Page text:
A small, family-owned amusement park located on the coast of Delaware installed a small solar system on their roof as well. While the system is only 108 panels, totaling around 27 kW, they’ll still produce more energy in the off-season than they use. They pump this extra energy back into the grid and, because it’s from a renewable source, receive renewable energy certificates (RECs) which they can sell to a RECs broker.
Possibly the ultimate ‘green’ theme park, GreenWood Forest Park in northern Wales also recently constructed a solar installation and is the first amusement park in the United Kingdom to go 100% renewable energy. The environmentally-aware park installed over 575 solar panels in 2015, which covers about 80% of its total electricity use. The owners calculate that their return on investment is just six years and that, over the course of 25 years, the solar installation will save them about $1.3 million in electricity bills over 25 years. Greenwood Forest Park seeks to push environmental education and awareness, with paths made from locally-sourced recycled stone, a gravity-powered roller coaster, and tours of their renewable energy projects for visiting students.
Lastly, a theme park in Hyderabad, India, recently installed a 500 kW system in the park that will cover about 25% of their energy use.
Same Issues as Any Other Large Solar Installation
Amusement parks installing solar is an exciting proposition, but they aren’t immune to the challenges other large scale solar installations have experience. Photovoltaic solar requires large amounts of land and this can lead to serious issues if the project is proposed in a fragile or important ecosystem. Many large scale solar projects, particularly in the desert southwest, have been accused of encroachment on native plant and animal lands, ignoring cultural artifacts, and bulldozing rare ecosystems.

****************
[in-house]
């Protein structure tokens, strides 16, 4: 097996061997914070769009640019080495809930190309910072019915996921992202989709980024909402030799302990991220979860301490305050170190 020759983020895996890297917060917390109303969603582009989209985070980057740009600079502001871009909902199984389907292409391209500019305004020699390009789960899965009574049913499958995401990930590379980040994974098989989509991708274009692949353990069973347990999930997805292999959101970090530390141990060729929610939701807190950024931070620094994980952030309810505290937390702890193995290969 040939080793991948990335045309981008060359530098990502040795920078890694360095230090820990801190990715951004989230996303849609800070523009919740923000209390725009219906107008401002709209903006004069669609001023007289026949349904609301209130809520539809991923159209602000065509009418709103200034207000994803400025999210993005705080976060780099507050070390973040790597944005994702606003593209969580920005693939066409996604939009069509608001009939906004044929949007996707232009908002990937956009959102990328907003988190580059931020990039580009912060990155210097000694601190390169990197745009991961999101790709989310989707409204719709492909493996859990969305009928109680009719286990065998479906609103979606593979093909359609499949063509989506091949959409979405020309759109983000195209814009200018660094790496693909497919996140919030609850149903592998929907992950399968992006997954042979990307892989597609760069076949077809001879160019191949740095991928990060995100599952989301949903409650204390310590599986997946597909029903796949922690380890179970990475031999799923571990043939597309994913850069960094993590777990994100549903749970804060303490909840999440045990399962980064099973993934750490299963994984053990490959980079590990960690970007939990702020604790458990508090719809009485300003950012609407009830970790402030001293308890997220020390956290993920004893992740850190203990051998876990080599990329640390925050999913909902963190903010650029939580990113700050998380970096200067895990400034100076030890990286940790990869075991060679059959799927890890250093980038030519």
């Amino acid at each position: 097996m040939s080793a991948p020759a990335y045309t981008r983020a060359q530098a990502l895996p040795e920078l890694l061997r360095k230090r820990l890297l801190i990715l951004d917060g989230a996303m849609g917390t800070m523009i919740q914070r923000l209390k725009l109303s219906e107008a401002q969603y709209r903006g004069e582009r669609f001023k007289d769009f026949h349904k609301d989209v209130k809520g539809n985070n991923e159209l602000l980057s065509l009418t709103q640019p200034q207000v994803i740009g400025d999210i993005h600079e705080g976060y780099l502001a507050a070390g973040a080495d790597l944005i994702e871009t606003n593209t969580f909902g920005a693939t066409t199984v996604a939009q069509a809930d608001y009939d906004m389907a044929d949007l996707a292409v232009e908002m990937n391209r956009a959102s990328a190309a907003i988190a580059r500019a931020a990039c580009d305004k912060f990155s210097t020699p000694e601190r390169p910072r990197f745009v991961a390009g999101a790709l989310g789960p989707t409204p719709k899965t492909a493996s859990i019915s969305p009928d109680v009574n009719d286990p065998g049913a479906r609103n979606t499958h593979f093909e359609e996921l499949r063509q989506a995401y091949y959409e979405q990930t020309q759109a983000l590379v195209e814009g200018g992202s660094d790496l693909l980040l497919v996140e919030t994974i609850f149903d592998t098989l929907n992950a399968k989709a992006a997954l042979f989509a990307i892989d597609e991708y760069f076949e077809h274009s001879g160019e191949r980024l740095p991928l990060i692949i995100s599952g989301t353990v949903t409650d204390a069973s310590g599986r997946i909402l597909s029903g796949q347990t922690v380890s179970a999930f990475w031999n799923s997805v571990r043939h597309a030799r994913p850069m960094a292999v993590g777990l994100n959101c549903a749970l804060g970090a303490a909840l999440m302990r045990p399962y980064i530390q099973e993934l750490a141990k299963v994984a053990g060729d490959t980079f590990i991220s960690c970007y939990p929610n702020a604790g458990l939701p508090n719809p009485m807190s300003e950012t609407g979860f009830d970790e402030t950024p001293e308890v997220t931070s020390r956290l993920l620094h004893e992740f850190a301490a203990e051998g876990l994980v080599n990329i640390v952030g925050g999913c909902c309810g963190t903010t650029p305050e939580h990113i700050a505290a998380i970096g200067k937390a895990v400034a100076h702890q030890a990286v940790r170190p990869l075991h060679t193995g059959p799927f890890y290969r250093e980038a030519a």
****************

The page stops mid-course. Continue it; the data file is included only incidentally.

The Six Flags amusement park in New Jersey recently experienced a similar situation. In 2015, the president of the park announced plans to construct a 21 MW PV solar system on an empty, wooded area owned by the park. The project would be the largest solar installation in the state.
Sounds great right? Who could be against more renewable energy? Well, almost immediately local residents and environmental groups were up in arms, claiming that clearing the 66 acres of land to make room for the solar panels would wreak havoc on the local environment, water, and animals. They also claimed that chopping down thousands of trees is counterintuitive to green business practices, which Six Flags cites as the biggest reason for their decision, even above financial savings or positive publicity.
After over a year of court hearings and deliberation, the town’s planning board unanimously voted to allow the project to move forward, to the chagrin of many locals.
As with so many solar projects, a successful installation must take into account not only the electricity produced and carbon offset, but all the ‘side’ issues as well, however small they may seem at the time. And, if you can, it helps to throw a little fun into the project. Why not some big ears?